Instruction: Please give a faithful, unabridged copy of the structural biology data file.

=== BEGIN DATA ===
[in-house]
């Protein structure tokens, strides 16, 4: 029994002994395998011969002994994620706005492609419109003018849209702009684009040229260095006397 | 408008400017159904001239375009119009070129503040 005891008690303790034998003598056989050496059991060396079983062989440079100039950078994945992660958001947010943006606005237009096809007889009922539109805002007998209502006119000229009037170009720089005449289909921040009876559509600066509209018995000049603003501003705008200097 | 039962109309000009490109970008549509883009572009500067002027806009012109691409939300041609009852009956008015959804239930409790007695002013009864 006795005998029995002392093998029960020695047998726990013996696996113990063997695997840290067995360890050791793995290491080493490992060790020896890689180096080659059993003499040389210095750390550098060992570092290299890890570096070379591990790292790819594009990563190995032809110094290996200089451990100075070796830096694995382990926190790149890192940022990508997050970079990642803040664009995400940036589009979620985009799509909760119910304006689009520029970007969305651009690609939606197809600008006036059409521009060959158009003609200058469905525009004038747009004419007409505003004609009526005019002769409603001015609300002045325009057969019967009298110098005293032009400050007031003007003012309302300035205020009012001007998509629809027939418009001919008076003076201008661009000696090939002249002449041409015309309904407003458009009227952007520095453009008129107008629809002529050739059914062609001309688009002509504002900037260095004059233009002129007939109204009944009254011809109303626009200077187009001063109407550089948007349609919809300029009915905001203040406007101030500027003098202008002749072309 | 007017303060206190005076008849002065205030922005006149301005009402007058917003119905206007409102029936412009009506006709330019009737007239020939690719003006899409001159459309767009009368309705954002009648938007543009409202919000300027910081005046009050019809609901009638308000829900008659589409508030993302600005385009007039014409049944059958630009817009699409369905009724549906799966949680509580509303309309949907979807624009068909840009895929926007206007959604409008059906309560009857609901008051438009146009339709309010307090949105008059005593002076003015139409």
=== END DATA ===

[in-house]
């Protein structure tokens, strides 16, 4: 029994002994395998011969002994994620706005492609419109003018849209702009684009040229260095006397 | 408008400017159904001239375009119009070129503040 005891008690303790034998003598056989050496059991060396079983062989440079100039950078994945992660958001947010943006606005237009096809007889009922539109805002007998209502006119000229009037170009720089005449289909921040009876559509600066509209018995000049603003501003705008200097 | 039962109309000009490109970008549509883009572009500067002027806009012109691409939300041609009852009956008015959804239930409790007695002013009864 006795005998029995002392093998029960020695047998726990013996696996113990063997695997840290067995360890050791793995290491080493490992060790020896890689180096080659059993003499040389210095750390550098060992570092290299890890570096070379591990790292790819594009990563190995032809110094290996200089451990100075070796830096694995382990926190790149890192940022990508997050970079990642803040664009995400940036589009979620985009799509909760119910304006689009520029970007969305651009690609939606197809600008006036059409521009060959158009003609200058469905525009004038747009004419007409505003004609009526005019002769409603001015609300002045325009057969019967009298110098005293032009400050007031003007003012309302300035205020009012001007998509629809027939418009001919008076003076201008661009000696090939002249002449041409015309309904407003458009009227952007520095453009008129107008629809002529050739059914062609001309688009002509504002900037260095004059233009002129007939109204009944009254011809109303626009200077187009001063109407550089948007349609919809300029009915905001203040406007101030500027003098202008002749072309 | 007017303060206190005076008849002065205030922005006149301005009402007058917003119905206007409102029936412009009506006709330019009737007239020939690719003006899409001159459309767009009368309705954002009648938007543009409202919000300027910081005046009050019809609901009638308000829900008659589409508030993302600005385009007039014409049944059958630009817009699409369905009724549906799966949680509580509303309309949907979807624009068909840009895929926007206007959604409008059906309560009857609901008051438009146009339709309010307090949105008059005593002076003015139409």